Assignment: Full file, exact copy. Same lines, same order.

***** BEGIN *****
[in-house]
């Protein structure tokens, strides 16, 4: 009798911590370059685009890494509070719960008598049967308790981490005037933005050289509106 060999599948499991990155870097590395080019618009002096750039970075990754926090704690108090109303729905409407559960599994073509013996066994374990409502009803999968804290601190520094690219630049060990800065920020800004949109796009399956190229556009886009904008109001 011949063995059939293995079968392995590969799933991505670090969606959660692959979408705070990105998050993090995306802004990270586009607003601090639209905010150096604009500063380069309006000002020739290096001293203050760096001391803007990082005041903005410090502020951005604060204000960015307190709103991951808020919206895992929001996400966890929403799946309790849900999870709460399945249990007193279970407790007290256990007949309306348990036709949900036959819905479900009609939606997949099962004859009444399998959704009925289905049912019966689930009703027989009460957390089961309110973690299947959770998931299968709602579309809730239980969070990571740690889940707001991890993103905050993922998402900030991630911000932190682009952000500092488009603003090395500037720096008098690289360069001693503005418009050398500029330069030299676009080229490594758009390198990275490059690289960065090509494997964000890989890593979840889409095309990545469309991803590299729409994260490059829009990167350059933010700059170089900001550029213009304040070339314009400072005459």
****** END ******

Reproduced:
[in-house]
């Protein structure tokens, strides 16, 4: 009798911590370059685009890494509070719960008598049967308790981490005037933005050289509106 060999599948499991990155870097590395080019618009002096750039970075990754926090704690108090109303729905409407559960599994073509013996066994374990409502009803999968804290601190520094690219630049060990800065920020800004949109796009399956190229556009886009904008109001 011949063995059939293995079968392995590969799933991505670090969606959660692959979408705070990105998050993090995306802004990270586009607003601090639209905010150096604009500063380069309006000002020739290096001293203050760096001391803007990082005041903005410090502020951005604060204000960015307190709103991951808020919206895992929001996400966890929403799946309790849900999870709460399945249990007193279970407790007290256990007949309306348990036709949900036959819905479900009609939606997949099962004859009444399998959704009925289905049912019966689930009703027989009460957390089961309110973690299947959770998931299968709602579309809730239980969070990571740690889940707001991890993103905050993922998402900030991630911000932190682009952000500092488009603003090395500037720096008098690289360069001693503005418009050398500029330069030299676009080229490594758009390198990275490059690289960065090509494997964000890989890593979840889409095309990545469309991803590299729409994260490059829009990167350059933010700059170089900001550029213009304040070339314009400072005459």